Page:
When coming to a decision, is the editor responsible for the final decision?
Yes, ultimately the editor is the individual responsible, but I would note that reviewers are integral to the process and directly influence the final decision. But it always rests with the editor.
Which reference style do you use – for example, Vancouver style, APA, etc? Why did you choose this
No perfect style format exists. NWH uses APA (the most current one) primarily because it is a nursing journal and nursing in general uses APA.
Since peer-review is a blinded process, should authors remove their name from the title page or will the journal do this after submission?
The author guidelines outline how a cover page is submitted separately from the paper in order to facilitate blinding. You can read the author guidelines for Nursing for Women’s Health as an example, but the guidelines may differ per journal.
I’ve heard people mention following PRISMA and SQUIRE. What are these?
These are standards regarding the format of publication for different types of research. PRISMA is to be used to report systematic reviews; SQUIRE for quality improvement projects; CONSORT for randomized controlled trials. Some information is available in the NWH author guidelines, but I encourage prospective authors to review the appropriate standards before conducting the research, and certainly before starting to write.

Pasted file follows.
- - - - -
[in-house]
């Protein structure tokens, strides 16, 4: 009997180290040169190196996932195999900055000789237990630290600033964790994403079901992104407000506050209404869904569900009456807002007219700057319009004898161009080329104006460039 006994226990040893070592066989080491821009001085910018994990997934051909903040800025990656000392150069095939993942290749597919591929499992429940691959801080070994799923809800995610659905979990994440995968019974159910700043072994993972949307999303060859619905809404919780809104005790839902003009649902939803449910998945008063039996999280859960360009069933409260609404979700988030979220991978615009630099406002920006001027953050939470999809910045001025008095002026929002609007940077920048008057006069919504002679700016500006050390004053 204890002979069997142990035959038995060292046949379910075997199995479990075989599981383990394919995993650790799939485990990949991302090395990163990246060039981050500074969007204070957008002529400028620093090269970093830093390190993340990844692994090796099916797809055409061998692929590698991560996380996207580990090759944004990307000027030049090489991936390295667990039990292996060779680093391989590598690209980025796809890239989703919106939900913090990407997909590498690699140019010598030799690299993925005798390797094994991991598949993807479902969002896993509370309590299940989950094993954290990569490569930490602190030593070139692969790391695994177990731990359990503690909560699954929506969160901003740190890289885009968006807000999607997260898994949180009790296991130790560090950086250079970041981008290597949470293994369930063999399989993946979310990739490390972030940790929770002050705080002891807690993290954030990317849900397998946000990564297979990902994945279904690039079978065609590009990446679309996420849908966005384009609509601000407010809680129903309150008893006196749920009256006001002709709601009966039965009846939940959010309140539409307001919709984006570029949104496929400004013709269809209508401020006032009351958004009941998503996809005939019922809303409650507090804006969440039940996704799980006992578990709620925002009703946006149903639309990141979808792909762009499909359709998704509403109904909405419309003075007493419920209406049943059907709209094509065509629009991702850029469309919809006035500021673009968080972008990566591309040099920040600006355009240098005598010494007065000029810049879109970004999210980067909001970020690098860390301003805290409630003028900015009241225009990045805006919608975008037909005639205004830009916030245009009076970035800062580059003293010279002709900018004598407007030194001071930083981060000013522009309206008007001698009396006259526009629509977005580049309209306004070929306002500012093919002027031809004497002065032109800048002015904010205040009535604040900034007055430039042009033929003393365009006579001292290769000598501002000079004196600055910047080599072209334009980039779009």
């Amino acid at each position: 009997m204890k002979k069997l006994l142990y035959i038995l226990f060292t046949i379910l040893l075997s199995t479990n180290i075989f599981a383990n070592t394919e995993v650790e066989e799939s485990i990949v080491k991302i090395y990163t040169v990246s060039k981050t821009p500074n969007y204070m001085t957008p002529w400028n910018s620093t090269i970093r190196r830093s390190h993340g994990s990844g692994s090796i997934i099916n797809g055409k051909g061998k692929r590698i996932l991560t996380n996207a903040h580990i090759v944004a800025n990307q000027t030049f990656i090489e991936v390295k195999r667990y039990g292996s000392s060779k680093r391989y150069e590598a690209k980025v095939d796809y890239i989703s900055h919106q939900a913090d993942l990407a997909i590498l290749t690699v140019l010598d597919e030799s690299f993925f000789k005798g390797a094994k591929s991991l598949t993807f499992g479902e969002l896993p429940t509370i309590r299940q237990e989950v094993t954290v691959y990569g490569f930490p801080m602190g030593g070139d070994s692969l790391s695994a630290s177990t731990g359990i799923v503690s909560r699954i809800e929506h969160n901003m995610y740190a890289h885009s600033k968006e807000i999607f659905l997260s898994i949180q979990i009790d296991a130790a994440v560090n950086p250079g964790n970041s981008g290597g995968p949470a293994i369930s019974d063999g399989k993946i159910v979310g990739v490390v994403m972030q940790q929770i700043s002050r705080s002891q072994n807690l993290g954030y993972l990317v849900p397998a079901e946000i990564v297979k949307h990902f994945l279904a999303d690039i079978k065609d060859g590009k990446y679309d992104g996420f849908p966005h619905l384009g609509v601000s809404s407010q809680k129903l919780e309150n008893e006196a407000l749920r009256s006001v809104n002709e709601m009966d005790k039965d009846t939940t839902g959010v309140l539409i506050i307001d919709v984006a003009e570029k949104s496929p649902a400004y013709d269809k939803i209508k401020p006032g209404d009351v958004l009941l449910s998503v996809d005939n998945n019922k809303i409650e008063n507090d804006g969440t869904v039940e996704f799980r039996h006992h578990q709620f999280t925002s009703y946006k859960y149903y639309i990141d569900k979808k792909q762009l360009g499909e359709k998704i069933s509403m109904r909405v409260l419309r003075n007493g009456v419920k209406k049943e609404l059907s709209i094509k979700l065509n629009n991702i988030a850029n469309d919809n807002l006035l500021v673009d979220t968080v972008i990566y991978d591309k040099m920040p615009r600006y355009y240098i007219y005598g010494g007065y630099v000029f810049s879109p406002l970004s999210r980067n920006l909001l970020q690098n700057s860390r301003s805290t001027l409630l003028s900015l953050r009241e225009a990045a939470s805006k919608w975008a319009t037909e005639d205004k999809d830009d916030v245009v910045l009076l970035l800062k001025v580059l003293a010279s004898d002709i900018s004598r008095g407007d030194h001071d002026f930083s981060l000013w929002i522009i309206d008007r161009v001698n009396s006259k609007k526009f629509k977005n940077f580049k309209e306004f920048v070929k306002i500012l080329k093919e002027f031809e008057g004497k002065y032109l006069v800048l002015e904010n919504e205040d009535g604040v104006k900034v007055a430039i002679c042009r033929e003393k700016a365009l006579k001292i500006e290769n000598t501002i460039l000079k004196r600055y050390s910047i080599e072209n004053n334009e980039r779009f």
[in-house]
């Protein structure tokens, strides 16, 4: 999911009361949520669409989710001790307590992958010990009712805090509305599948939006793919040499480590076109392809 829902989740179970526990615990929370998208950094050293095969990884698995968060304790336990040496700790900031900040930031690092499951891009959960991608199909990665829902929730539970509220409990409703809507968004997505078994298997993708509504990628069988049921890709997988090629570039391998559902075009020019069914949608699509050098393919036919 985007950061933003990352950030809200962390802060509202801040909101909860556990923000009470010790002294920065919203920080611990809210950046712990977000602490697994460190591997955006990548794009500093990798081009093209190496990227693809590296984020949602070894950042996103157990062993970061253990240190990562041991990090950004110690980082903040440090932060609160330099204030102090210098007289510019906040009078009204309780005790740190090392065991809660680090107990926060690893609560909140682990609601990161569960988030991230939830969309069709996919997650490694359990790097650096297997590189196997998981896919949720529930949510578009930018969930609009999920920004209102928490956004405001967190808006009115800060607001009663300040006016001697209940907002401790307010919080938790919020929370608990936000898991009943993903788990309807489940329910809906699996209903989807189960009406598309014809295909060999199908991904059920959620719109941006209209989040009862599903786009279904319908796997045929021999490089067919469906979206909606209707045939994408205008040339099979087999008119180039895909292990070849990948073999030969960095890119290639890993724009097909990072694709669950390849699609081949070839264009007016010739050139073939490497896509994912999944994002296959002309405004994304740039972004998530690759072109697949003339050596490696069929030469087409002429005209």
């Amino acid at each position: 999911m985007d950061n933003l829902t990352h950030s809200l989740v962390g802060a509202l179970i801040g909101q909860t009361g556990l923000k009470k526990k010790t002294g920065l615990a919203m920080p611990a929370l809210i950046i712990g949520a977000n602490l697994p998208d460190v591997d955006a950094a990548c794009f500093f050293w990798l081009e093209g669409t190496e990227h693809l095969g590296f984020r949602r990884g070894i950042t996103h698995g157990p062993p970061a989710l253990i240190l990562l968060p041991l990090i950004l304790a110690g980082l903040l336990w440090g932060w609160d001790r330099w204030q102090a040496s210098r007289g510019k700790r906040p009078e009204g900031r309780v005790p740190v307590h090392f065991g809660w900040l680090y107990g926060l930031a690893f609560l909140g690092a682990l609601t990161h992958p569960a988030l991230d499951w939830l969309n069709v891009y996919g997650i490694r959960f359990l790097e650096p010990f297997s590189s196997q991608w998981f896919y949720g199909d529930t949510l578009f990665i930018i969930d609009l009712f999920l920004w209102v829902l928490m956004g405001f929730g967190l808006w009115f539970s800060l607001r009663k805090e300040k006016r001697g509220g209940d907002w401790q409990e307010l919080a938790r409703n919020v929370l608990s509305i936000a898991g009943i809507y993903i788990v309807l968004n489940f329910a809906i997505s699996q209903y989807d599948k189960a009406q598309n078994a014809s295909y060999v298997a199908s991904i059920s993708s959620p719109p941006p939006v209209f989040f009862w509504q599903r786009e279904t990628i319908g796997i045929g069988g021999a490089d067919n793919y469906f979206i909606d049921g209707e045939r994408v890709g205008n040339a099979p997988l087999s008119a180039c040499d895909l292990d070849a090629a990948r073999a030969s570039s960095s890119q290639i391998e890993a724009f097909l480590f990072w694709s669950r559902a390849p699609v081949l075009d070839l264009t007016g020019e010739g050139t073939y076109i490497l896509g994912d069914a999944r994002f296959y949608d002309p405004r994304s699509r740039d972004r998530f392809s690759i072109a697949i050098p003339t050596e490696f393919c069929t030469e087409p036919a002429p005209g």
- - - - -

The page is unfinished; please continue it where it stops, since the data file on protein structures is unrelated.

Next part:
New researchers writing their first paper as PhDs often do make sloppy mistakes. Is this considered in terms of their junior position?
Remember, almost every article undergoes one (or usually more) revisions. So as long an article contains good information, the reviewers and I will try to help a new author (or new PhD) craft the article for publication. Do note that a dissertation/thesis/course paper are not formatted or designed to be an article. NWH actually has received papers with the faculty name and course number on it. The authors need to be familiar with NWH and follow author guidelines; that is good advice even for well-established authors.
Can authors from developing countries publish in nursing journals without any fee?
Yes. For example, many journals offer the option of publishing open access, and that option includes a fee. However, the vast majority of papers are can be published without any fees involved.
How do you deal with work that is “scooped” during the revision process? Or when papers discussing similar findings around the same time?
Although this is something that could happen, I have found almost universally that even with the same topic, most papers have different points of view. So ultimately, they are complementary and not duplicative.
Mary C. Brucker, CNM, PhD, FACNM, FAAN
Editor, Nursing for Women's Health
Dr. Mary C. Brucker has been a nurse and midwife for more than 40 years. She has practiced in both public and private arenas in Mississippi, Chicago and Dallas. She was the director of Parkland School of Nurse-Midwifery from its inception in 1989 until its closure in 2006, and later a Professor at the Baylor University Louise Herrington School of Nursing until she retired in 2013.Read full bio
Currently she is an Adjunct faculty member at Georgetown University. She is the Editor of AWHONN’s Nursing for Women's Health, a journal with a readership of close to 25,000 nurses. She also has written dozens of articles and book chapters that address a wide variety of midwifery and women's health topics. She is the editor of Pharmacology for Women's Health Care, which received the ANA Book of the Year Award in Maternal Child, and the sixth edition of Varney’s Midwifery.
comments powered by Disqus